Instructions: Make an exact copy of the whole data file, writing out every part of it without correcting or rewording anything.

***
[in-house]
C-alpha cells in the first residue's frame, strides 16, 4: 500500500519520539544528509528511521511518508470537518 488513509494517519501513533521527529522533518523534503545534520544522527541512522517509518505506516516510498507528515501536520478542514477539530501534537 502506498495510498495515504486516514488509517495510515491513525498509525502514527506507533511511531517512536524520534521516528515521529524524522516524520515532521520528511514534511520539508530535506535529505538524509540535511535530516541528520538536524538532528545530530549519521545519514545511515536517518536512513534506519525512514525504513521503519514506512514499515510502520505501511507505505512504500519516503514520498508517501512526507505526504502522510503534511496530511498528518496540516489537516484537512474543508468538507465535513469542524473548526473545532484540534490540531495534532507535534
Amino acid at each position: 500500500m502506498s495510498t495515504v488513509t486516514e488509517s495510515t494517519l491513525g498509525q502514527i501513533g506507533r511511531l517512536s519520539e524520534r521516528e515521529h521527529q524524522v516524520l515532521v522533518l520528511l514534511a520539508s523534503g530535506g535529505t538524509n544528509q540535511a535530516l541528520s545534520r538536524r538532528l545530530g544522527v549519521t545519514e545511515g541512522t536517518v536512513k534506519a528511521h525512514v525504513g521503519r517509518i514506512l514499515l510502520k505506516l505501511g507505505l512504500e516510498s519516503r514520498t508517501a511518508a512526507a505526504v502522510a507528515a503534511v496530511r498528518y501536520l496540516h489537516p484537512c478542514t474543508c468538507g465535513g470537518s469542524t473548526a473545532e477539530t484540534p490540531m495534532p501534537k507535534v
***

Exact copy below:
[in-house]
C-alpha cells in the first residue's frame, strides 16, 4: 500500500519520539544528509528511521511518508470537518 488513509494517519501513533521527529522533518523534503545534520544522527541512522517509518505506516516510498507528515501536520478542514477539530501534537 502506498495510498495515504486516514488509517495510515491513525498509525502514527506507533511511531517512536524520534521516528515521529524524522516524520515532521520528511514534511520539508530535506535529505538524509540535511535530516541528520538536524538532528545530530549519521545519514545511515536517518536512513534506519525512514525504513521503519514506512514499515510502520505501511507505505512504500519516503514520498508517501512526507505526504502522510503534511496530511498528518496540516489537516484537512474543508468538507465535513469542524473548526473545532484540534490540531495534532507535534
Amino acid at each position: 500500500m502506498s495510498t495515504v488513509t486516514e488509517s495510515t494517519l491513525g498509525q502514527i501513533g506507533r511511531l517512536s519520539e524520534r521516528e515521529h521527529q524524522v516524520l515532521v522533518l520528511l514534511a520539508s523534503g530535506g535529505t538524509n544528509q540535511a535530516l541528520s545534520r538536524r538532528l545530530g544522527v549519521t545519514e545511515g541512522t536517518v536512513k534506519a528511521h525512514v525504513g521503519r517509518i514506512l514499515l510502520k505506516l505501511g507505505l512504500e516510498s519516503r514520498t508517501a511518508a512526507a505526504v502522510a507528515a503534511v496530511r498528518y501536520l496540516h489537516p484537512c478542514t474543508c468538507g465535513g470537518s469542524t473548526a473545532e477539530t484540534p490540531m495534532p501534537k507535534v